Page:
If people don't like the laws under which Kennecott and other mining companies legally operate, they should do everything they can to have the laws changed. Complaining to each other online won't accomplish a darned thing other than giving them the illusion they're doing something!

  • Ralph
    Sept. 19, 2008 10:17 a.m.

    I don't work for Kennecott but I'm in favor of people having jobs and America having industry. You can't continue to be an advanced society and great country by following the recommendations of environmentalists. If we don't harvest minerals in our country and create jobs, then others like China will and they don't have the environmental conscience and laws that we do.

  • badwater
    Sept. 19, 2008 9:23 a.m.

    The communities in the SW corner of the valley have had multiple wells poisoned by Kennecotts previous practices. There is a large fault around Butterfield canyon that has isolated this water damage to north of the fault. Do we really want to jeopardize the water quality south of the fault by allowing mining in Yellow Fork canyon?

  • Sneaky Jimmy
    Sept. 19, 2008 8:29 a.m.

    Once again Utah doesn't know what they have. Why would they allow a mining company to "rape" the canyons. In 50 years people will lament this day.

  • kathyn
    Sept. 19, 2008 8:22 a.m.

    Kennecott Copper has already stripped the Oquirrh mountains on the west of the valley until they're ghastly to look upon. They have removed actual mountains already and leave dead dirt for us to see.

    I have often wondered where the Sierra Club is or some other environmental group. Why haven't we seen large protests against what is happening to the landscape?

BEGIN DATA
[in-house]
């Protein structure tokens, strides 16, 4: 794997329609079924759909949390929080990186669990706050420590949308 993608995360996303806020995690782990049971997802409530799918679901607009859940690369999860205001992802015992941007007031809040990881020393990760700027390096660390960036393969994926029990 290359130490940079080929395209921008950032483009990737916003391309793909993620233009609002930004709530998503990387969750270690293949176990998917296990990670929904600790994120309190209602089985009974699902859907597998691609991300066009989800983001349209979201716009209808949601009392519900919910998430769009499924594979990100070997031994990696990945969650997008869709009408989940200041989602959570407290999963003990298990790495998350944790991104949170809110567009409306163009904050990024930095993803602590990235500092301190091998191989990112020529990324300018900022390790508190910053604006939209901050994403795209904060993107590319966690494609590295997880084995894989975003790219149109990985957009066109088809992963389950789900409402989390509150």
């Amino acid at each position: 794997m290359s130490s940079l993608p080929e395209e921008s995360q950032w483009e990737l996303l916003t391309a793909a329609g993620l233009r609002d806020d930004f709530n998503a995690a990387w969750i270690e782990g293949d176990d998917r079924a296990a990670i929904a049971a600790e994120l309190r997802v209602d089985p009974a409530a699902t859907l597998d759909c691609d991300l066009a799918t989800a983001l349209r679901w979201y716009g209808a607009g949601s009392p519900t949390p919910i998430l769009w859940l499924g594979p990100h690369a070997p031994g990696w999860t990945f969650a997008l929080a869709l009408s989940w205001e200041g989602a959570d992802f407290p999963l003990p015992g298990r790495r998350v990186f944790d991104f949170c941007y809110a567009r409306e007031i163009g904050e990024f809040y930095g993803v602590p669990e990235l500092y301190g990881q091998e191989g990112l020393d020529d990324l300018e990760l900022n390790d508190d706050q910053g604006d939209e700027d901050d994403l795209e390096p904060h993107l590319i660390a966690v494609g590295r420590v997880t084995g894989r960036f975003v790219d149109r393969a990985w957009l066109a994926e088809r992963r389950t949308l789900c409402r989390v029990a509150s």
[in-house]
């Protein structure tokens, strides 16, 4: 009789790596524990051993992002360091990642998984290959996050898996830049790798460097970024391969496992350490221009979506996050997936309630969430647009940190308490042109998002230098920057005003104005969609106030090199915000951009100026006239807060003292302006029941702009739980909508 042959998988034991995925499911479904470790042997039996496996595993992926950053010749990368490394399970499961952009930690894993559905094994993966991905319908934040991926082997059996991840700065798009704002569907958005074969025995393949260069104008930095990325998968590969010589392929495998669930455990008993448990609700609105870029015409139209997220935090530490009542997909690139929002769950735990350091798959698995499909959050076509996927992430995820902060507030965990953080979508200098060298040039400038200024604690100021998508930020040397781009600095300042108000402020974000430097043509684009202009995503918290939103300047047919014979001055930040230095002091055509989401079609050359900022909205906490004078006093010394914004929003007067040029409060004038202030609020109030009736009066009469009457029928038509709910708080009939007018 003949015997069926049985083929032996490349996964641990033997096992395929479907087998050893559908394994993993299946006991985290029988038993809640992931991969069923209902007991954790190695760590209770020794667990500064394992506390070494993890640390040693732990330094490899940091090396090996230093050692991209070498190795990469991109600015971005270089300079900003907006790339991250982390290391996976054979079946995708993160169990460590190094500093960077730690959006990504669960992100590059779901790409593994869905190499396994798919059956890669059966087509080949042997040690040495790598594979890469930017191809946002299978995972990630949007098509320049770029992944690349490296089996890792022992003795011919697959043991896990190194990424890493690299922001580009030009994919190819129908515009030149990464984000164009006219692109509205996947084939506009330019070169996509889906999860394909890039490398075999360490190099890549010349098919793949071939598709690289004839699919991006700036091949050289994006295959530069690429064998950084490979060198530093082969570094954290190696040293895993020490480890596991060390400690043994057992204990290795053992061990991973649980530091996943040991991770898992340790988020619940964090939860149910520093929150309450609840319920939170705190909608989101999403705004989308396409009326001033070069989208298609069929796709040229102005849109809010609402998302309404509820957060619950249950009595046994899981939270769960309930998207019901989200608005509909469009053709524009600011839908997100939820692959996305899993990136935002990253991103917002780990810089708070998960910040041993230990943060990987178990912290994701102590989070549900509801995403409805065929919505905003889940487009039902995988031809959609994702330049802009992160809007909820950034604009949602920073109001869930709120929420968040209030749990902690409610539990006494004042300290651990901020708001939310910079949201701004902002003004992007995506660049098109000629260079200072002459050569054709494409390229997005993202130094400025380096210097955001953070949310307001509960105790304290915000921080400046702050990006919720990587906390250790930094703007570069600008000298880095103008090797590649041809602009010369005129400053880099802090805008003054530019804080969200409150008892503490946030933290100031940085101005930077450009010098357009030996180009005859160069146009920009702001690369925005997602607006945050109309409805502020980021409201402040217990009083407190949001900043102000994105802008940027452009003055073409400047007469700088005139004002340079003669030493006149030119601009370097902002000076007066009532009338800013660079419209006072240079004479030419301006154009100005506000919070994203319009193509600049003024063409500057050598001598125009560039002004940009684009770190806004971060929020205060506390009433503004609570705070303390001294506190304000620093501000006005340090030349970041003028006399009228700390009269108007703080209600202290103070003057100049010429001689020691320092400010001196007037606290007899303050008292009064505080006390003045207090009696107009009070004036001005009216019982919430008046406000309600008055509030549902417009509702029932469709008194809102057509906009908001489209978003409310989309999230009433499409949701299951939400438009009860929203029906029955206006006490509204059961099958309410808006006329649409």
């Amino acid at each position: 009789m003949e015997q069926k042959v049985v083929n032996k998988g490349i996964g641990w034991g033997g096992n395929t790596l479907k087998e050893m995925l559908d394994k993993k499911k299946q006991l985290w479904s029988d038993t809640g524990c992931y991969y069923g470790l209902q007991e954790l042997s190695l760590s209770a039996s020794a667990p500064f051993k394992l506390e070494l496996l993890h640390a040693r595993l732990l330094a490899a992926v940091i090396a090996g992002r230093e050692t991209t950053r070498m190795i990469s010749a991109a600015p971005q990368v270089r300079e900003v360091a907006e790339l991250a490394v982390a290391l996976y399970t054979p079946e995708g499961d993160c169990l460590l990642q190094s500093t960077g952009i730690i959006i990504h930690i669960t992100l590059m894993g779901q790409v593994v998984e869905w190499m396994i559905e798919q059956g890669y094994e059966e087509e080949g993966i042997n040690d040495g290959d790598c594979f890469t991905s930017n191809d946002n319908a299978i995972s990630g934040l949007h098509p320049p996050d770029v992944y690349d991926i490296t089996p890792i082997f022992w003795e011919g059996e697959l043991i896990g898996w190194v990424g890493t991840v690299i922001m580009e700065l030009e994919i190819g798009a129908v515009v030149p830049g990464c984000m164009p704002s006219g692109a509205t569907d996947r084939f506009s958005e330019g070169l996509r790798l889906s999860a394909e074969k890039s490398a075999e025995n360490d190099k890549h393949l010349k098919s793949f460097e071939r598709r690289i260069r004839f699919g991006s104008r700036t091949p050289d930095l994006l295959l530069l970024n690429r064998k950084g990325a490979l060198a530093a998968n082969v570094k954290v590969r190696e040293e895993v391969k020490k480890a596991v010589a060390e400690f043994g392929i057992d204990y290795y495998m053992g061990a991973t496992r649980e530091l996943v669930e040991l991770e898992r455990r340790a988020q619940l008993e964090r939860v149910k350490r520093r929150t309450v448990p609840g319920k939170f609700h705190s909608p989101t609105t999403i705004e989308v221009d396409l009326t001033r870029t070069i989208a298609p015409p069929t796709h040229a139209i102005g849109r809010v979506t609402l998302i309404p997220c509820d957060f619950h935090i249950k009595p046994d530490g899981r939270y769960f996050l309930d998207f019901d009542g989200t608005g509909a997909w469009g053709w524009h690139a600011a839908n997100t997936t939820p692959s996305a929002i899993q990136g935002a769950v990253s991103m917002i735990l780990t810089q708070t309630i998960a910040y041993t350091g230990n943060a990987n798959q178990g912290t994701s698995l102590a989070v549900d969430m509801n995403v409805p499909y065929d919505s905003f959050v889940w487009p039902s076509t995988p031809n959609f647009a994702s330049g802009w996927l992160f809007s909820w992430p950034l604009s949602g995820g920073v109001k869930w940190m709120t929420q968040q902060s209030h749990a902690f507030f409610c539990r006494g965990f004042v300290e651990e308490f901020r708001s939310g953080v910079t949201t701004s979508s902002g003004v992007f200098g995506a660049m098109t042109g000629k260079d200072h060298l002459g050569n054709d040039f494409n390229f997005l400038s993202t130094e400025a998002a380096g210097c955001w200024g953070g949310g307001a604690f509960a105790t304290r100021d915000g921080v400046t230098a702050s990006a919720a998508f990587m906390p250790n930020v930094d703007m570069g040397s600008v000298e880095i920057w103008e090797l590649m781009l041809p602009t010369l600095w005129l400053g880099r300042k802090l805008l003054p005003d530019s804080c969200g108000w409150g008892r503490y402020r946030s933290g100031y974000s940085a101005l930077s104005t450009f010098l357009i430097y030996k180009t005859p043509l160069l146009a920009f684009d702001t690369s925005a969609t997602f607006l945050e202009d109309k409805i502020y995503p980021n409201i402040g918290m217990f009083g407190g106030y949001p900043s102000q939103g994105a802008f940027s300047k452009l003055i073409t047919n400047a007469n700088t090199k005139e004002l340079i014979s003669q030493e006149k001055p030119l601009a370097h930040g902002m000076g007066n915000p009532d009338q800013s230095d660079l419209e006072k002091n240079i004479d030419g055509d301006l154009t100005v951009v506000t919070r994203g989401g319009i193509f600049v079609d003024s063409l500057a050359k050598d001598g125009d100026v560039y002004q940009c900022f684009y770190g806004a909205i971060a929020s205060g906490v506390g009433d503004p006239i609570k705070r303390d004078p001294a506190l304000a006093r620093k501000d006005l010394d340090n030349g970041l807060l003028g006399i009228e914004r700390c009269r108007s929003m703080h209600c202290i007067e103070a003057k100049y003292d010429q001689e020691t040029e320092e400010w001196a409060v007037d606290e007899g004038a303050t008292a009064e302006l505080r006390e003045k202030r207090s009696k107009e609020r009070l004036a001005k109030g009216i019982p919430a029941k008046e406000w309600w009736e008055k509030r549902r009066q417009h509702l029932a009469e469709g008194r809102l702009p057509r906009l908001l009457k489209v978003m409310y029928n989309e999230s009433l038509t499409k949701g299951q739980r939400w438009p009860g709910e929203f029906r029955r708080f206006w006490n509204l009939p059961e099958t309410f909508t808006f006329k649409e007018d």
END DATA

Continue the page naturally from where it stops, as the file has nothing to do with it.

The Oquirrh mountains were beautiful and they have been destroyed by ugliness. Do our officials turn a blind eye because of the money Kennecott pours into the county?

  • Development
    Sept. 19, 2008 8:15 a.m.

    If we're crying over Kennecott doing what they do, and doing it legally, then why are we not crying over the heavy population growth in that part of the valley? Why am I not crying that it now costs $6 for a 3-day use permit in AF Canyon? Because I realize that growth means that I just need to go further away to experience the same solitude that existed in the depressed 1980s Utah. So get a clue and go a little further away to find that solitude, it certainly exists somewhere.

  • Dave
    Sept. 19, 2008 7:58 a.m.

    The posters have good points but Kennecott knows what it is doing, you cannot buy mineral rights you can only mine them. The law would have to be changed by congress to stop Kennecott.

  • Mike R.
    Sept. 19, 2008 7:35 a.m.

    Go to the top of Butterfield Canyon where the road goes down into Tooele. The view from there is incredible as well as at the mine overlook. The untouched land to the south of Butterfield is some of the most spectaular in the state and close to residents of Salt Lake and Tooele. Kennecott ought to keep it that way.

    Why didn't the County buy the mineral rights when they bought the land?

  • Bob G
    Sept. 19, 2008 4:52 a.m.

    Yes, Kennecott is getting too greedy. They have somehow accuired the complete northern range of the Oquires and closed off many canyons that were once open for public use. The canyons and old cities on the west sides have been gobbled up by kennecot and no longer accesible for public use. Citizens have more right to public land as does kennecot to file claims on land they are not even mining. Citizens are all but shut out of any canyons and camping that once existed in Parleys canyon and the Oquirrhs is the last place to go picknicing or camping. Or does kennecott have other plans for these canyons, like developement and other uses besides mining? They have been considering selling and developing land along the bingham highway but this should not happen. If they acquired land for mining and don't wish to mine it anymore the land should be given back to the BLM, not cities or counties, as public land. Mineral rights does not give them developement rights as owners of the land they leased from the BLM. This should hold true for any land the BLM has leased for mining and/or mineral removal or oil wells.

  • wick
    Sept. 19, 2008 2:21 a.m.

    Why not? Either a mining op. or a wall mart. It would be a subdivision anyway!!